Let us not forget that these communities began our neoliberal rush to enrich the super-wealthy at everyone else’s expense ALREADY way, way behind the starting line due to centuries of theft of land and life and labor, disenfranchisement, terrorism, and the policies that made these practices not just legal but part of the very fabric of the economy.

And in this ever more urgent work, those of us who hold power, influence, and economic resources must make a swift, decisive, and deeply-engineered course correction. We must step aside, even in our own organizations, and even in our own life’s work, to make space, to bring on new leaders, to build stronger teams. Lip service is not enough.

Pretty words are not enough. Surface-level changes are not enough. The deep, pervasive, life-threatening violence that whites have collectively visited upon our fellow human beings was not built on lip service, words, and surface-level policies. It is deep, it is the verey water we swim in, the very food we eat, the very land we walk on, the very air we breathe. It was built into us when the sperm and egg that made us met, and it has been replicated in every division since. I just replicated billions of cells infected by racism as I typed that last paragraph. You, white reader, replicated billions of your own as you read it. And you, dear reader of color, I would suspect that you know, tragically, and at great cost to you and your loved ones, how whites are replicating, replicating racism with every thought, every cell, every innocent-looking baby. I cannot know if that is how it feels. I can only imagine. It’s probably worse than I imagine, and that is why it is so urgent.

The reason for the scholarship program is to start a major course correction for the company I began, blithely, and without much thought to racial justice, in 2011. Perhaps there are better ways to do this course correction. I’m sure there are. If you have ideas, please share them. I’m all ears. In fact, the seed of this scholarship was planted by a commenter of color who, last year, made a comment on a post we sent out about the Institutes, saying that the price made it obvious that they were intended to exclude, not INCLUDE. I did not do a course correction then. It took me a little bit to internalize it.

My hope is to grow the company on the contributions and power of people of color, to construct a pathway for those who are interested in the work we are doing, and whose perspectives will help us to grow into, as Bernie Sanders says, a multi-generational, multi-racial coalition of empowered educators who are developing resources and trainings and leadership that is actively anti-racist.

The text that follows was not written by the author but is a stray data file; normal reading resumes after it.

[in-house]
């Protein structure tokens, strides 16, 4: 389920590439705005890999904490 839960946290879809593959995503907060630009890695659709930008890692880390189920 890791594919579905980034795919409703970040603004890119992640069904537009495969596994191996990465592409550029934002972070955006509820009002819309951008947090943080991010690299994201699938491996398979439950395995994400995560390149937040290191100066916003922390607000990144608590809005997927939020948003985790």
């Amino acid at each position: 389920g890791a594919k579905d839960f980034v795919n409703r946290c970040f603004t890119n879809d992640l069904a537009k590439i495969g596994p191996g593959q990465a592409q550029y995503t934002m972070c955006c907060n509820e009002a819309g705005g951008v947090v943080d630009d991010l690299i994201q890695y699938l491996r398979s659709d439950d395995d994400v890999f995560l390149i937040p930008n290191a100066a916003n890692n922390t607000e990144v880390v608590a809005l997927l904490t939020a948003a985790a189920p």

For many scholarship recipients, attending Summer Institutes will be all they wish to do. That’s great! They will leave with resources, knowledge, and information. They will not be asked to participate “as a person of color” or to educate others about race. I am fiercely committed to making the experience about their learning and growth, NOT about the learning and growth of white participants. The scholarships are being awarded with no strings attached, to all who apply.

Why aren’t they free? I thought about making them free. But I chose to make then 75% off instead, because when people pay something, it creates a different dynamic. At least that’s how I see it. Maybe that’s my white perspective talking. If that’s how it seems to you, I would appreciate your sharing your perspective on that.

The proceeds of the scholarship tuition will fund the ability to bring on more collaborators of color to our team. We will be able to pay people to write texts, develop curriculum materials, offer professional development, and weigh in, in a substantive way, to the direction we navigate in this major course correction.It is my sincere desire to produce actively anti-racist materials, texts, and training opportunities, and to build a high-functioning leadership team that is a lot less white-centric than the one I have built so far.

So, yes, I suppose you could say that I am asking my colleagues and friends of color to help me. And maybe you see this differently, but I see that when an ORGANIZATION needs to make a SWIFT and SUBSTANTIVE course correction, by hiring, training, and collaborating with colleague of color, that is a different situation from Teacher Tina or Teacher Sally expecting others to do the work for them. This is Literacy Education Services, LLC, DBA CI Liftoff and DBA The World Language Proficiency Project, inviting leaders of color to do the work WITH us. To take on roles that only they can fill.

After two intense days of self-examination against a background of intense national anguish and pain, in an already-intense time of crisis and pain, this. is my thinking, as an individual person, as a businesswoman, and as an educator. I look forward to hearing others’ thoughts. Thank you for reading this far. Please leave a comment if you have thoughts to share.

Leave a Reply